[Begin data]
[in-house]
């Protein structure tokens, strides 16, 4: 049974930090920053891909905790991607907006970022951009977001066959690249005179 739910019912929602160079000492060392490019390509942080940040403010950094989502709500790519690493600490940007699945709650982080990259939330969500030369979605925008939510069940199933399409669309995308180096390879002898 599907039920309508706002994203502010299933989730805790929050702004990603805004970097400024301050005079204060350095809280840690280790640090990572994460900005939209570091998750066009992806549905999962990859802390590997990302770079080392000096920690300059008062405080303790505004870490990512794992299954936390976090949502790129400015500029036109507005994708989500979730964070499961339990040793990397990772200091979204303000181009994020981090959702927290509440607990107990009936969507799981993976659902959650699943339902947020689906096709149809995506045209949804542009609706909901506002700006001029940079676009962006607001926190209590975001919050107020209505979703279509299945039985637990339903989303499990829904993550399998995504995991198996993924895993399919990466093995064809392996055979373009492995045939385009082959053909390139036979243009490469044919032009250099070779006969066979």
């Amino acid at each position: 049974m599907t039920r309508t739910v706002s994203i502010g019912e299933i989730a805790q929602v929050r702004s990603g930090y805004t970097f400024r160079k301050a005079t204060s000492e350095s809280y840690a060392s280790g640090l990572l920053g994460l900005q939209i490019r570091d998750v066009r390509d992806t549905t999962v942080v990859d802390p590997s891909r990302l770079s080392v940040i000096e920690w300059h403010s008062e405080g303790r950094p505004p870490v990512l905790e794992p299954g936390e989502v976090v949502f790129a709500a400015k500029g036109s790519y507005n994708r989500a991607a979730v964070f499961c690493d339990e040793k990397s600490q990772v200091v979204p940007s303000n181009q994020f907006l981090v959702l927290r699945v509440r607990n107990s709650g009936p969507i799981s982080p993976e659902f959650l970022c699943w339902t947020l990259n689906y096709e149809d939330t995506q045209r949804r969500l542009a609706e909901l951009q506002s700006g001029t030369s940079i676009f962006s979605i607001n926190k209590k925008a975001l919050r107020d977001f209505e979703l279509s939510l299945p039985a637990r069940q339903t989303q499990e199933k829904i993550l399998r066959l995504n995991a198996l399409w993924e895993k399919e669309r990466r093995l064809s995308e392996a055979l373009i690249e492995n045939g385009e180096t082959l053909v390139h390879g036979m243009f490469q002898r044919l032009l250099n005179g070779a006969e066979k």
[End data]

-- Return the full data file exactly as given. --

[in-house]
């Protein structure tokens, strides 16, 4: 049974930090920053891909905790991607907006970022951009977001066959690249005179 739910019912929602160079000492060392490019390509942080940040403010950094989502709500790519690493600490940007699945709650982080990259939330969500030369979605925008939510069940199933399409669309995308180096390879002898 599907039920309508706002994203502010299933989730805790929050702004990603805004970097400024301050005079204060350095809280840690280790640090990572994460900005939209570091998750066009992806549905999962990859802390590997990302770079080392000096920690300059008062405080303790505004870490990512794992299954936390976090949502790129400015500029036109507005994708989500979730964070499961339990040793990397990772200091979204303000181009994020981090959702927290509440607990107990009936969507799981993976659902959650699943339902947020689906096709149809995506045209949804542009609706909901506002700006001029940079676009962006607001926190209590975001919050107020209505979703279509299945039985637990339903989303499990829904993550399998995504995991198996993924895993399919990466093995064809392996055979373009492995045939385009082959053909390139036979243009490469044919032009250099070779006969066979």
């Amino acid at each position: 049974m599907t039920r309508t739910v706002s994203i502010g019912e299933i989730a805790q929602v929050r702004s990603g930090y805004t970097f400024r160079k301050a005079t204060s000492e350095s809280y840690a060392s280790g640090l990572l920053g994460l900005q939209i490019r570091d998750v066009r390509d992806t549905t999962v942080v990859d802390p590997s891909r990302l770079s080392v940040i000096e920690w300059h403010s008062e405080g303790r950094p505004p870490v990512l905790e794992p299954g936390e989502v976090v949502f790129a709500a400015k500029g036109s790519y507005n994708r989500a991607a979730v964070f499961c690493d339990e040793k990397s600490q990772v200091v979204p940007s303000n181009q994020f907006l981090v959702l927290r699945v509440r607990n107990s709650g009936p969507i799981s982080p993976e659902f959650l970022c699943w339902t947020l990259n689906y096709e149809d939330t995506q045209r949804r969500l542009a609706e909901l951009q506002s700006g001029t030369s940079i676009f962006s979605i607001n926190k209590k925008a975001l919050r107020d977001f209505e979703l279509s939510l299945p039985a637990r069940q339903t989303q499990e199933k829904i993550l399998r066959l995504n995991a198996l399409w993924e895993k399919e669309r990466r093995l064809s995308e392996a055979l373009i690249e492995n045939g385009e180096t082959l053909v390139h390879g036979m243009f490469q002898r044919l032009l250099n005179g070779a006969e066979k």